Alfie

Alfie and I met on a cold February day during my senior year at Boca High. I was a volunteer at the Boca Raton Humane Society and he had been picked up along the Florida Turnpike, where his owner had simply dumped him.

His lineage was uncertain; I would certainly think some sheepdog, but also a smaller breed or two because he was only of medium size. Forty years later, I can still remember him: Bright eyes under a mop of hair, a constantly wagging tail, an endearing grin. He wore a faded collar with his name but no other ID.

He was confused and frightened when he first arrived, certainly understandable. But he had something else, some undefinable quality of resilience and optimism that allowed him in a surprisingly short time to adapt, to accept his new lot in life with grace and forbearance. Well, guess this is my new home. He was, quite simply, irresistible.

We had 70-80 kennels for the dogs and several rooms of gleaming stainless steel cages for the cats. In addition to keeping their quarters clean, my duties included feeding, grooming, helping out in the clinic, and…most importantly… serving as an advocate for my animals with potential adopters.

Because we had limited space, we had a strict policy on boarding: 60 days or euthanasia. The first time our veterinary technician Tom had told me to bring a dog back, I begged for another day or two. I was shocked by his reaction: “DAMN IT, Darryl,” he thundered. “Don’t say that!” He controlled himself; then, in a pained voice: “Do you know how hard this is on me?” My face burned. No, I guess I didn’t.

When I escorted guests, I would steer them first towards those dogs who were nearing their 60-day limit. I often felt like a used car salesman, extolling the virtues of a dog clearly not suited to their taste, sometimes almost pleading long after their eyes had drifted away. Although I played with them as much as I could, being cooped up 24×7 produced a lot of pent-up energy. I said a silent prayer every time I opened a kennel: Nothing put the kibosh on a potential adoption faster than a leaping, clawing, licking animal.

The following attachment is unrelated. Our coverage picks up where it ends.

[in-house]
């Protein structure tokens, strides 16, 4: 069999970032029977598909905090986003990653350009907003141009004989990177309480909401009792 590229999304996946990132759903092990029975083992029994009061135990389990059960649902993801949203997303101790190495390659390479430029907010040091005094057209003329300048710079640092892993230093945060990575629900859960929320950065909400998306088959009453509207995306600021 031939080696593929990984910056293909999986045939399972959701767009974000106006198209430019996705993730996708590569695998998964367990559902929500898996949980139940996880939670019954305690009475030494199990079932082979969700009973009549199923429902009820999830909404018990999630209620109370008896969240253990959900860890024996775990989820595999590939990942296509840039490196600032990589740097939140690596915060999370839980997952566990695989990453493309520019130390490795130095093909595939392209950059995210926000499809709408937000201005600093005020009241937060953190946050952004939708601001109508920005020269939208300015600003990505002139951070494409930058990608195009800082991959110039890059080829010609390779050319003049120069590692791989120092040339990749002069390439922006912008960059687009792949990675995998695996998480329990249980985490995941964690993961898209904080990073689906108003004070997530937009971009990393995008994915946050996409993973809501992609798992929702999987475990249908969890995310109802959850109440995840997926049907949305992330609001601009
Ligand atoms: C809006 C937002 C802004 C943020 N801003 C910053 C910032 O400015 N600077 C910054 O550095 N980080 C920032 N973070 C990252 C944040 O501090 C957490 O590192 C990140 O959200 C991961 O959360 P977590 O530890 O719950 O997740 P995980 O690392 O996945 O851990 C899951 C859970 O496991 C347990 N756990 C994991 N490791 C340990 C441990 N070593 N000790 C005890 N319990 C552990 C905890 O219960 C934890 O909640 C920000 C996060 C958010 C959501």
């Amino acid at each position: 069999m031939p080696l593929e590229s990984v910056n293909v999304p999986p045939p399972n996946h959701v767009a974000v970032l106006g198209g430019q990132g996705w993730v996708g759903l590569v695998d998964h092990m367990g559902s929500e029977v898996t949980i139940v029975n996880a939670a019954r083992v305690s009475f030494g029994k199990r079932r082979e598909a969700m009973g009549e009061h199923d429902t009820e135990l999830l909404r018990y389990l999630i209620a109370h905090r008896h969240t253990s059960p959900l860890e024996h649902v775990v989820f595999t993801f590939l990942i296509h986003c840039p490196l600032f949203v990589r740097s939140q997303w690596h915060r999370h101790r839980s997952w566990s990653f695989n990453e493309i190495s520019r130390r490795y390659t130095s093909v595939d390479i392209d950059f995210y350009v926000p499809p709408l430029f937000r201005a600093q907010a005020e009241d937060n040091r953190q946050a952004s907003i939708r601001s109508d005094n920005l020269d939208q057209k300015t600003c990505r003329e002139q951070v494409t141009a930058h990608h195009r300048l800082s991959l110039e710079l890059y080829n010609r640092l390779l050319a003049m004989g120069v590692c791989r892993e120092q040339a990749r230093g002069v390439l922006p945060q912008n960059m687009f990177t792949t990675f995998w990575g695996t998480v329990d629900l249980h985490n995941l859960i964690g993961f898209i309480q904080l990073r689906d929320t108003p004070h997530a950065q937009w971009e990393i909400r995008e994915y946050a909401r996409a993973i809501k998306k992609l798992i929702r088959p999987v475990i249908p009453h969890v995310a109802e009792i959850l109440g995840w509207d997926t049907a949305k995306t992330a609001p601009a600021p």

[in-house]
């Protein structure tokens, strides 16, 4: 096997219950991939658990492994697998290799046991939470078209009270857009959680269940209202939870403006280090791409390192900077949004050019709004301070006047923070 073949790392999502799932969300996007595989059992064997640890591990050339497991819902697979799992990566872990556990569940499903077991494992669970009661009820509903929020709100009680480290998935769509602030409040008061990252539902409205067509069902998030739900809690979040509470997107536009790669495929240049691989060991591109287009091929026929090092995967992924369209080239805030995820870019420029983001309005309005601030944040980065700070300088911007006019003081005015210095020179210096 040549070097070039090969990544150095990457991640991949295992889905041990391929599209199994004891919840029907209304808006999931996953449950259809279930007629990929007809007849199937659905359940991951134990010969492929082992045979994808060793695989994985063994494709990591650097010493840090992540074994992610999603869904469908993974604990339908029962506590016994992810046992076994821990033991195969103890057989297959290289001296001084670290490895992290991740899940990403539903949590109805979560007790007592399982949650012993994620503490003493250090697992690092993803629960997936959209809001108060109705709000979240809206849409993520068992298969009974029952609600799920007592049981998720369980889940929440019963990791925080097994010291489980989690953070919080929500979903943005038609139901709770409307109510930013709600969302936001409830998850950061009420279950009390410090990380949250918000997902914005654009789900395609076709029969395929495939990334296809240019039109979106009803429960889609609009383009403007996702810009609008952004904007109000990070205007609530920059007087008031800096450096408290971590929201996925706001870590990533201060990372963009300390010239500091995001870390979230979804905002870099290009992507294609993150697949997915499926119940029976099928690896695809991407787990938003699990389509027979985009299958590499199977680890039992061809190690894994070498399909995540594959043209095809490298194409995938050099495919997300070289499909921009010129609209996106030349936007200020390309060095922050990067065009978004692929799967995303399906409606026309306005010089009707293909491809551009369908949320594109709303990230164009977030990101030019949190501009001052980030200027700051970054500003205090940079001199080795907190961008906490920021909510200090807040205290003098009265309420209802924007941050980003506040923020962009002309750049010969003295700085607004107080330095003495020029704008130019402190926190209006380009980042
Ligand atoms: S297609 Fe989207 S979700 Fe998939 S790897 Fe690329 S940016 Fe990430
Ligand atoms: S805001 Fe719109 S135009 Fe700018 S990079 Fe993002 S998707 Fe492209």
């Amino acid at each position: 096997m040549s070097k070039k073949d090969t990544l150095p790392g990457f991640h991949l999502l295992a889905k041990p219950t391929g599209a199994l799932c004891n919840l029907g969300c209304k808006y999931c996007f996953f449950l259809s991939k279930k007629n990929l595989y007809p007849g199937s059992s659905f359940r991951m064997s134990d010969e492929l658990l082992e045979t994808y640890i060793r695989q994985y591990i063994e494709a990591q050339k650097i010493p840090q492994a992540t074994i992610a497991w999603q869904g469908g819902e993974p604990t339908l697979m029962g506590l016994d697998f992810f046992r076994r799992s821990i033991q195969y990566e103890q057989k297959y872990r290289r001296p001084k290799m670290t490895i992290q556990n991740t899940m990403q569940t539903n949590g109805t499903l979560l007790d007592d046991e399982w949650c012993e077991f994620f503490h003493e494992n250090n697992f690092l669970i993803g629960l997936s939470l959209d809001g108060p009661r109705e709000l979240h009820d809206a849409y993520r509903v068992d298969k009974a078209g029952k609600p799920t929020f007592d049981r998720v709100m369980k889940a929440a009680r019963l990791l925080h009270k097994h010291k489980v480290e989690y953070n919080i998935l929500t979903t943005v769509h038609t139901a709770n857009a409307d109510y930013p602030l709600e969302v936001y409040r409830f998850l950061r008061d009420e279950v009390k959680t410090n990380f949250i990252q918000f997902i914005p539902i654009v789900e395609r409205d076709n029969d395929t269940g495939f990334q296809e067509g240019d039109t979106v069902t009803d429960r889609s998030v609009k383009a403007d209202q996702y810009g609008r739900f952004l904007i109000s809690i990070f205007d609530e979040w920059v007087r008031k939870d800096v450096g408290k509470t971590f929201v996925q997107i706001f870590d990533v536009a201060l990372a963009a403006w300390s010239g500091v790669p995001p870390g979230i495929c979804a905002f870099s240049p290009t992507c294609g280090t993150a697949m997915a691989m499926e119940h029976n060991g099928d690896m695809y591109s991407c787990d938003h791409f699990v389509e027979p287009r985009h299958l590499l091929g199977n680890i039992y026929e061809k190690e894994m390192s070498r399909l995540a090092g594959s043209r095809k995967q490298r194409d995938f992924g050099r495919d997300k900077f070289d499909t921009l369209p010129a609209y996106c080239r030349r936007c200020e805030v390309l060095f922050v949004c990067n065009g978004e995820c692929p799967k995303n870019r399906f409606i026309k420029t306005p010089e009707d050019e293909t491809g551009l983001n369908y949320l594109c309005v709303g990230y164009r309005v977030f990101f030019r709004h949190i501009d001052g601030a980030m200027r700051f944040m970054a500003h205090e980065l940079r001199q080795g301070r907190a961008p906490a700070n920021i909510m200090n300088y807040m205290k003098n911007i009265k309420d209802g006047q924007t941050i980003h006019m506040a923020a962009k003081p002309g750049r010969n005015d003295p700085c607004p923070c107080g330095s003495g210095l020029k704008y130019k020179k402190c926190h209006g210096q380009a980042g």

I played with Alfie far more often than the other dogs. I let him run free after hours, eliciting a cacophony of envious barking, howls and yips like a scene from a prison movie. I sometimes snuck scraps from home; while the other dogs got standard Humane Society chow, Alfie got a few pieces of rib eye as well. High School had its ups and downs and I’d sit with Alfie in his pen and have long discussions; I’m sure he understood me at some level because he never moved, never took his eyes off me, just listened with extraordinary attention.

I thought he’d be snatched up, but we had a lull in visitors and as February rolled into March, and then April Fool’s Day came and went, I began to grow alarmed. I became almost desperate, practically tugging on sleeves and imploring people to adopt this amazing creature.

Finally in mid-April, Tom cleared his throat uncomfortably. His expression said it all. “Darryl,” he said. “I’m sorry. You need to go get Alfie.” My stomach sank. I felt sick.

Feeling like the world’s biggest Judas, I walked down to his pen, my footsteps echoing hollowly in the concrete hallway. He was sitting, as always, right by the door of his kennel. He looked at me expectantly, tail swishing: What are we gonna do TODAY?

I vaguely remember lifting him on to the surgical table, holding him, hugging him, my sight blurred, as Tom used clippers to shave his leg and gently insert the needle. Alfie flinched, looked at me…hey, that kinda hurt…but I’ll go with you on this…

As the pentobarbital flowed in and Alfie’s breathing slowed, I watched the light in his eyes fade until it was gone, a distant candle quietly extinguished. Nobody spoke. In the silent, sterile clinic, it was just me and Tom and Alfie…who would go into the freezer and ultimately the on-site incinerator. I drove home that day feeling like something inside me had died with Alfie. I cursed the miserable bastard who had simply abandoned such an inexpressibly loving creature.

Do animals have souls? Will I ever see him again? I hope so. After all these years, I thought I would have forgotten him. But I haven’t. My only consolation is that the last thing that Alfie the unwanted dog knew as he slipped away was that at least one human loved him. Good boy, Alfie.

Leave a Reply

Fill in your details below or click an icon to log in:

WordPress.com Logo

You are commenting using your WordPress.com account. Log Out /  Change )

Google photo

You are commenting using your Google account. Log Out /  Change )

Twitter picture

You are commenting using your Twitter account. Log Out /  Change )

Facebook photo

You are commenting using your Facebook account. Log Out /  Change )

Connecting to %s